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Full Text Available Aminoglycosides are one of the categories of antibiotics most frequently used in treating several cattle diseases at the Central Cattle Breeding and Dairy Farm (CCBDF, Savar,Dhaka,Bangladesh. Untreated veterinary clinical healthcare waste (VCHW of diseased cattle at CCBDF which directly disposed to surrounding may contribute to the antibiotic resistant bacteria pollution (ARB pollution. The investigation analyses the role of VCHW of CCBDF in spreading ARB. Here we studied?1 veterinary clinical data and antibiotics treatment history; 2 total and resistant bacteria counts in fecal samples of healthy and diseased cattles as well as VCHW of CCBDF; and 3 finally, data analysis to estimate the burden of VCHW of CCBDF in the pollution of environment with aminoglycoside antibiotics resistant bacteria. The results conclusively demonstrate the spread of 3 different aminoglycoside antibiotics, namely genta- mycin, kanamycin and streptomycin resistant bacte- ria in the surrounding environment alarmingly with high significant value (p

Sohel Ahmed

2013-02-01

351

In Vitro assessment of the nutritive value of expanded soybean meal for dairy cattle  

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Full Text Available Abstract Little information is available about the nutritive value of expanded soybean meal, which is produced by expansion of soybeans prior to solvent extraction of the oil. During processing, expanded soybean meal is subjected to additional heat, which might increase the concentration of ruminally undegraded protein. Processing of soybeans with heat during oil extraction could affect lysine availability by increasing ruminally undegraded protein or by impairing intestinal digestion. Our objective was to compare solvent and expanded soybeans with regard to chemical composition and nutritive value for dairy cattle. Samples of expanded soybean meal (n = 14 and solvent-extracted soybean meal (n = 5 were obtained from People's Republic of China to study effects of the expansion process on nutritive value for dairy cattle. Solvent-extracted soybean meal (n = 2 and mechanically extracted (heated soybean meal (n = 2 from the United States served as references for comparison. Samples were analyzed for crude fat, long-chain fatty acids, crude protein, amino acids, chemically available lysine, in situ ruminal protein degradation, and in vitro intestinal digestibility. No differences were found between solvent-extracted soybean meals from China and expanded soybean meals from China for crude fat, crude protein, amino acids, or chemically available lysine. In situ disappearance of nitrogen, ruminally undegraded protein content, and in vitro intestinal digestion of the ruminally undegraded protein were generally similar between solvent-extracted soybean meals made in China and expanded soybean meals made in China; variation among soybean meals was small. Results indicate that the additional heat from the expansion process was not great enough to affect the nutritive value of soybean meal protein for ruminants. Although expansion may improve the oil extraction process, the impact on the resulting soybean meal is minimal and does not require consideration when formulating ruminant diets.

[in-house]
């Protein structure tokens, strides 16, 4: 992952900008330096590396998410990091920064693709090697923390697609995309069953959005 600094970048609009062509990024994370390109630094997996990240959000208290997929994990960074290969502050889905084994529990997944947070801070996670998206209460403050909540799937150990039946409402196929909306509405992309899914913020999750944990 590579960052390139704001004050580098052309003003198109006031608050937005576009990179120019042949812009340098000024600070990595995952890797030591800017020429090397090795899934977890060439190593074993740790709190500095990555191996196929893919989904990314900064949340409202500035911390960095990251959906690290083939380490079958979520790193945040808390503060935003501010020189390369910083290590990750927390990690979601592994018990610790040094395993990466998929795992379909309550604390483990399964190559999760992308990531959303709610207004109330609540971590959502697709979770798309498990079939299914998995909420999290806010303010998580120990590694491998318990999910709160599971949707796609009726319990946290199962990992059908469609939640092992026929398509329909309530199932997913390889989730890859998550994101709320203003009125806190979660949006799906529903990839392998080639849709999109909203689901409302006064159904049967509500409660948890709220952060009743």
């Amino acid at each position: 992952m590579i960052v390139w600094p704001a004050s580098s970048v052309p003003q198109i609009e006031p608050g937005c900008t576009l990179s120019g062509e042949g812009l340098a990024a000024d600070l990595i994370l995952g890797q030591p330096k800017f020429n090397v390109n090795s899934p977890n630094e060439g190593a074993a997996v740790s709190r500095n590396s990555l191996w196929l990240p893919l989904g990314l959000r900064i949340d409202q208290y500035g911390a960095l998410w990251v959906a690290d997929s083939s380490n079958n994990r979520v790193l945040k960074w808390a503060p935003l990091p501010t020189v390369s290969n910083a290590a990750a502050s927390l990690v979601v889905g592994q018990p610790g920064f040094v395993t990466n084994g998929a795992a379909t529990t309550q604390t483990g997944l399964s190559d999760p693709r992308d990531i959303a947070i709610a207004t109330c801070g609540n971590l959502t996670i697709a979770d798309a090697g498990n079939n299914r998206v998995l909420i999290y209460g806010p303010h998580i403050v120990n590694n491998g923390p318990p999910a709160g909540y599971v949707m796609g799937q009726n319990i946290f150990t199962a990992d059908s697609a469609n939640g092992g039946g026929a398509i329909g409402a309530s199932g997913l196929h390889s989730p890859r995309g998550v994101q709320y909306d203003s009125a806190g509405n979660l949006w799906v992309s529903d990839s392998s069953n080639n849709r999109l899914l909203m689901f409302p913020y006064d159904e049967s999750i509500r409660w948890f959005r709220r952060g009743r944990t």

Elwakeel Eman A

2012-03-01

352

Across-Family Marker-Assisted Selection Using Selective Genotyping Strategies in Dairy Cattle Breeding Schemes  

DEFF Research Database (Denmark)